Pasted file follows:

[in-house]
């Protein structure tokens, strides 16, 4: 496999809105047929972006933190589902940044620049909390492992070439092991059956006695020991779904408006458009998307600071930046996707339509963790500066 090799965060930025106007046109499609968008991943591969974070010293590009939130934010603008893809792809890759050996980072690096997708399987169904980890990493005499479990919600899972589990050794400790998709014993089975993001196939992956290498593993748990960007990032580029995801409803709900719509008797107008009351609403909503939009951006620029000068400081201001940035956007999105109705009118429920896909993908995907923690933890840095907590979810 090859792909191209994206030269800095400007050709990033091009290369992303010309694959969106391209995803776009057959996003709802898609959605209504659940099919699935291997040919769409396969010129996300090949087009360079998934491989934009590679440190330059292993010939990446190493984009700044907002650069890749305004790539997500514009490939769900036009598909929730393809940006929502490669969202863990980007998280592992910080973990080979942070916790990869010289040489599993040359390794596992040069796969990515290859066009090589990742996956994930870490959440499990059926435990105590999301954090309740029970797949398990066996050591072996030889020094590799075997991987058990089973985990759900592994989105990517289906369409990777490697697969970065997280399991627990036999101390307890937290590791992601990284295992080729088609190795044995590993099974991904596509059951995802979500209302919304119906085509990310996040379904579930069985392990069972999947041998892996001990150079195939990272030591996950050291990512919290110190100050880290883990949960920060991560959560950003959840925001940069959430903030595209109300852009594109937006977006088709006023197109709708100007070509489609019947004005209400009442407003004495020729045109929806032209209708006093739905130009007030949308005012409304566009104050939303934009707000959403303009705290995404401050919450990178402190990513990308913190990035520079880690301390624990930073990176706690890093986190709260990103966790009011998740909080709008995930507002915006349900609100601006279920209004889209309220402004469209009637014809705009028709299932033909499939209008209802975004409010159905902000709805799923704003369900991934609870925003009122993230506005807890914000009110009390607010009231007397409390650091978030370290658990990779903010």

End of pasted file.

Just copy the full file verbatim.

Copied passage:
[in-house]
């Protein structure tokens, strides 16, 4: 496999809105047929972006933190589902940044620049909390492992070439092991059956006695020991779904408006458009998307600071930046996707339509963790500066 090799965060930025106007046109499609968008991943591969974070010293590009939130934010603008893809792809890759050996980072690096997708399987169904980890990493005499479990919600899972589990050794400790998709014993089975993001196939992956290498593993748990960007990032580029995801409803709900719509008797107008009351609403909503939009951006620029000068400081201001940035956007999105109705009118429920896909993908995907923690933890840095907590979810 090859792909191209994206030269800095400007050709990033091009290369992303010309694959969106391209995803776009057959996003709802898609959605209504659940099919699935291997040919769409396969010129996300090949087009360079998934491989934009590679440190330059292993010939990446190493984009700044907002650069890749305004790539997500514009490939769900036009598909929730393809940006929502490669969202863990980007998280592992910080973990080979942070916790990869010289040489599993040359390794596992040069796969990515290859066009090589990742996956994930870490959440499990059926435990105590999301954090309740029970797949398990066996050591072996030889020094590799075997991987058990089973985990759900592994989105990517289906369409990777490697697969970065997280399991627990036999101390307890937290590791992601990284295992080729088609190795044995590993099974991904596509059951995802979500209302919304119906085509990310996040379904579930069985392990069972999947041998892996001990150079195939990272030591996950050291990512919290110190100050880290883990949960920060991560959560950003959840925001940069959430903030595209109300852009594109937006977006088709006023197109709708100007070509489609019947004005209400009442407003004495020729045109929806032209209708006093739905130009007030949308005012409304566009104050939303934009707000959403303009705290995404401050919450990178402190990513990308913190990035520079880690301390624990930073990176706690890093986190709260990103966790009011998740909080709008995930507002915006349900609100601006279920209004889209309220402004469209009637014809705009028709299932033909499939209008209802975004409010159905902000709805799923704003369900991934609870925003009122993230506005807890914000009110009390607010009231007397409390650091978030370290658990990779903010």